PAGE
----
|Publication number||US235885 A|
|Publication date||Dec 28, 1880|
|Filing date||Nov 13, 1879|
|Publication number||US 235885 A, US 235885A, US-A-235885, US235885 A, US235885A|
|Export Citation||BiBTeX, EndNote, RefMan|
|Referenced by (9), Classifications (1)|
|External Links: USPTO, USPTO Assignment, Espacenet|
I. LINDSLEY. Compressed Tobacco Smoking Tube.-
Nix-235,885. Patented Dec. 28,1880.
WITNESSES- \NVENTDR- N.PErERs. FHOTOJJTHOGRAPHER. WASHINGTON. n. c.
UNITED STATES LATENT FFICE.
"ISAAC LINDSLEY, OF PAWTUOKET, ASSIGNOR TO HIMSELF AND SOORATES SGEIOLFIELD, OF PROVIDENCE, RHODE ISLAND.
SPECIFICATION forming part of Letters IlPatent No. 235,885, dated December 28, 1880.
Application filed November 13, 1879.
To all whom it may concern Be it known that I, ISAAC LINDSLEY, of Pawtucket, in the State of Rhode Island, have invented an Improvement in Compressed-Tobacco Smoking-Tubes, of which the following is a specification.
My invention relates to a new manufacture for smoking purposes, Consisting in an exterior tube of compressed tobacco inclosing a compressedtobaccocore, so formed in its crosssection and arranged within the outer tube as to produce continuous passages or ducts between the two for the purpose of draft in smoking.
My invention also consists in a tubular bushing inserted into the rear end of the exterior tube, and serving to prevent said tube from breaking down and crumbling in the mouth when in the process of smoking.
Figure l is a forward-end view. Fig. 2 is a rear-end view. Fig. 3 is a longitudinal section taken in the line as as of Fig. 1. Fig. 4 is an end view, illustrating a modification.
In the drawings, A represents a tube made of finely-divided tobacco subjected to great pressure in a suitable die, by which means the tobacco may be rendered so coherent that tubes of moderate strength and desirable ap pearance may be formed from ordinary tobacco 0 without the addition of foreign materials, a very slight moisture only being necessary in order to produce the best results. The tube A (shown in Figs. 1 and 3) is provided in its interior with slight longitudinal ribs a a a, which, 3 5 upon the insertion of the cylindrical core B, will form the draft passages or ducts b b b'. The ribs to a care cut away for a short dis tance at the rear end of the tube A, in order to allow it to properly receive the tubular 4o bushing 0, made of compressed tobacco, or of any other suitablematerial, and serving to strengthen and support the end of the tube A, thus preventing it from breaking down and crumbling in the mouth when inthe process 5 of smoking.
A chamber, D, may be left between the forward end of the bushing G and the rear end of the core 13, to be filled with cotton, sponge,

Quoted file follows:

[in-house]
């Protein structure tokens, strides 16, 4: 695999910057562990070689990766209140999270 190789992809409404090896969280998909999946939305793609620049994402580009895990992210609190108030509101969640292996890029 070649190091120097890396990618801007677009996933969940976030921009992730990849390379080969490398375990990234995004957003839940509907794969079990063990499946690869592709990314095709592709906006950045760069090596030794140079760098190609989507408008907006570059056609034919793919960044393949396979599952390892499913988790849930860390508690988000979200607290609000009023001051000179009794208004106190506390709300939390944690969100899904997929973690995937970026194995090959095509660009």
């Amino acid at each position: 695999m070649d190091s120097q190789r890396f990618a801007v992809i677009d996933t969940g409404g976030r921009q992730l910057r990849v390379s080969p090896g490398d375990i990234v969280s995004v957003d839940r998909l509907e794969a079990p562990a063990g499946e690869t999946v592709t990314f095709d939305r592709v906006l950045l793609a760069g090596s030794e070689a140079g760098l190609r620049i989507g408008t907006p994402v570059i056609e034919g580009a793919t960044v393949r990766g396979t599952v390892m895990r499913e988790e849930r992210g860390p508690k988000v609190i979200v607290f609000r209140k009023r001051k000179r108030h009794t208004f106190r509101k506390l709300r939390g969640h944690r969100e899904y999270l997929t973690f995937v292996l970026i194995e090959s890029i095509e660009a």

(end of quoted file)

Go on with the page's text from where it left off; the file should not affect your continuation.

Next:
' or other loose absorbent material, serving the purpose of filtration and preventing the out- Ward flow of the damp breath of the smoker.
Tubes of compressed tobacco as heretofore made for smoking purposes have been filled with loose granulated tobacco, similar to the filling of cigarettes; but thus filled they are liable to objection on account of the tendency of the filling to burn out, leaving theouter tobacco tube unconsuined, whereas in my present invention the tube and filling are both made of similar material, and, being also subjected to like treatment, both parts may be made to burn uniformly, and the compressedtobacco cores will. contain the required amount of tobacco ina much smaller space.
The tube A and core B may both be made of ordinary compressed tobacco; but an improved manufacture may be produced by first finely granulating the tobacco and forcing it to flow, in a compressed condition, from a receiving-chamber through the contracted bore of a die by means of a powerfully-operated plunger, the attenuated compressed tubes being formed around a centrally-arranged core or mandrel either attached to the face of the plunger and moving therewith,or permanently fixed 7 5 to a suitable outside support and passing longitudinally through a plunger, made hollow, into the chamber and throat of the die, leaving an annular space around the mandrel for the formation of the tube. The tobacco operated upon should be dry or but slightly moistened, in order that the die maytproduce a desirable highlypolished surface upon the resulting product, and by moderately heating the die the tobacco will be caused to How with comparative ease through the contracted bore without'impairing the polish.
A portion of the face ot'the plunger should be made tapering or conical for a short distance, in order to cup-form, and thus effectually join, 0 the several charges as they are fed to the chamher and forced to flow through the contracted bore of the die, producing a practically homogeneous product free fromdistinct separable joints at the junction of the charges. 5
The draft-passages should be each made of considerable area in their transverse section, in order to prevent their becoming closed at their rear ends from the resultant swelling of the tobacco, caused by the moisture developed in smoking.
The interior ribs of the tube may be readily cut away, in order to suitably provide for the proper insertion of a mouth-tube, by means of a revolving drill or reamer.
I claim as my invention- 1. The combination of an exterior tube made of tobacco rendered coherent by pressure with a separately-made core of compressed tobacco, substantially as described.
2. The combination of a tube made of tobacco rendered coherent by pressure with a tubular bushing serving to re-enforee the end 15 cut away for a short distance at one end in 20 order to provide for the insertion of a separately-formed smokedelivering tube.
- ISAAC LINDSLEY.
JOSEPH J. SoHoLFIELn, LEONARD SGHOLFIELD.
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